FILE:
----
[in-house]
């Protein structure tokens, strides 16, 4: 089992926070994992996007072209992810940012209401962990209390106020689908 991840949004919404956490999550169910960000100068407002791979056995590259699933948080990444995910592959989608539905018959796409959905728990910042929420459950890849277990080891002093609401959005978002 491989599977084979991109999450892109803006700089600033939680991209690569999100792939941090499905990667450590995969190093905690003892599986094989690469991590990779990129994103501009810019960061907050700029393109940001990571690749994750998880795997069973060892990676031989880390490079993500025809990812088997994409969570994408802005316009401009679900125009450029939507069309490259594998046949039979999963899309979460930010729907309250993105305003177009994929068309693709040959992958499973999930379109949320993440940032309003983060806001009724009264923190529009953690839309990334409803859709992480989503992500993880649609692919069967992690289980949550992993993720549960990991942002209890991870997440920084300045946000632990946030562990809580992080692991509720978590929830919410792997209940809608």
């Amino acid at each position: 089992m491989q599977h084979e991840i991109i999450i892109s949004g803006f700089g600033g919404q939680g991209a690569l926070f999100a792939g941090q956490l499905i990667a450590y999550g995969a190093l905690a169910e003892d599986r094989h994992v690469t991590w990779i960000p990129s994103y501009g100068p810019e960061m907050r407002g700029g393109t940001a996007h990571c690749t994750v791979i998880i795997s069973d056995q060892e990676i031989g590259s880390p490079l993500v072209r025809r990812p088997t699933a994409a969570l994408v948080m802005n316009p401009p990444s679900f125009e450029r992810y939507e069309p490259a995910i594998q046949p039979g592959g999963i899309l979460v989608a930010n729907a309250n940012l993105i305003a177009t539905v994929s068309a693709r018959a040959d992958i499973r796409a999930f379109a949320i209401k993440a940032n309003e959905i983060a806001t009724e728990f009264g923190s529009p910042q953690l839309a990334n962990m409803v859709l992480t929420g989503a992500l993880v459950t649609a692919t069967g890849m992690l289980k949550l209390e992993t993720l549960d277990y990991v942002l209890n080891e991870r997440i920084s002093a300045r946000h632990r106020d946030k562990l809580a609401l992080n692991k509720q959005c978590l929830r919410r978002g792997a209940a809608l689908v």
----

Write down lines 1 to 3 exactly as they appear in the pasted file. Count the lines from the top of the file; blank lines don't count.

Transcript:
[in-house]
């Protein structure tokens, strides 16, 4: 089992926070994992996007072209992810940012209401962990209390106020689908 991840949004919404956490999550169910960000100068407002791979056995590259699933948080990444995910592959989608539905018959796409959905728990910042929420459950890849277990080891002093609401959005978002 491989599977084979991109999450892109803006700089600033939680991209690569999100792939941090499905990667450590995969190093905690003892599986094989690469991590990779990129994103501009810019960061907050700029393109940001990571690749994750998880795997069973060892990676031989880390490079993500025809990812088997994409969570994408802005316009401009679900125009450029939507069309490259594998046949039979999963899309979460930010729907309250993105305003177009994929068309693709040959992958499973999930379109949320993440940032309003983060806001009724009264923190529009953690839309990334409803859709992480989503992500993880649609692919069967992690289980949550992993993720549960990991942002209890991870997440920084300045946000632990946030562990809580992080692991509720978590929830919410792997209940809608």
């Amino acid at each position: 089992m491989q599977h084979e991840i991109i999450i892109s949004g803006f700089g600033g919404q939680g991209a690569l926070f999100a792939g941090q956490l499905i990667a450590y999550g995969a190093l905690a169910e003892d599986r094989h994992v690469t991590w990779i960000p990129s994103y501009g100068p810019e960061m907050r407002g700029g393109t940001a996007h990571c690749t994750v791979i998880i795997s069973d056995q060892e990676i031989g590259s880390p490079l993500v072209r025809r990812p088997t699933a994409a969570l994408v948080m802005n316009p401009p990444s679900f125009e450029r992810y939507e069309p490259a995910i594998q046949p039979g592959g999963i899309l979460v989608a930010n729907a309250n940012l993105i305003a177009t539905v994929s068309a693709r018959a040959d992958i499973r796409a999930f379109a949320i209401k993440a940032n309003e959905i983060a806001t009724e728990f009264g923190s529009p910042q953690l839309a990334n962990m409803v859709l992480t929420g989503a992500l993880v459950t649609a692919t069967g890849m992690l289980k949550l209390e992993t993720l549960d277990y990991v942002l209890n080891e991870r997440i920084s002093a300045r946000h632990r106020d946030k562990l809580a609401l992080n692991k509720q959005c978590l929830r919410r978002g792997a209940a809608l689908v």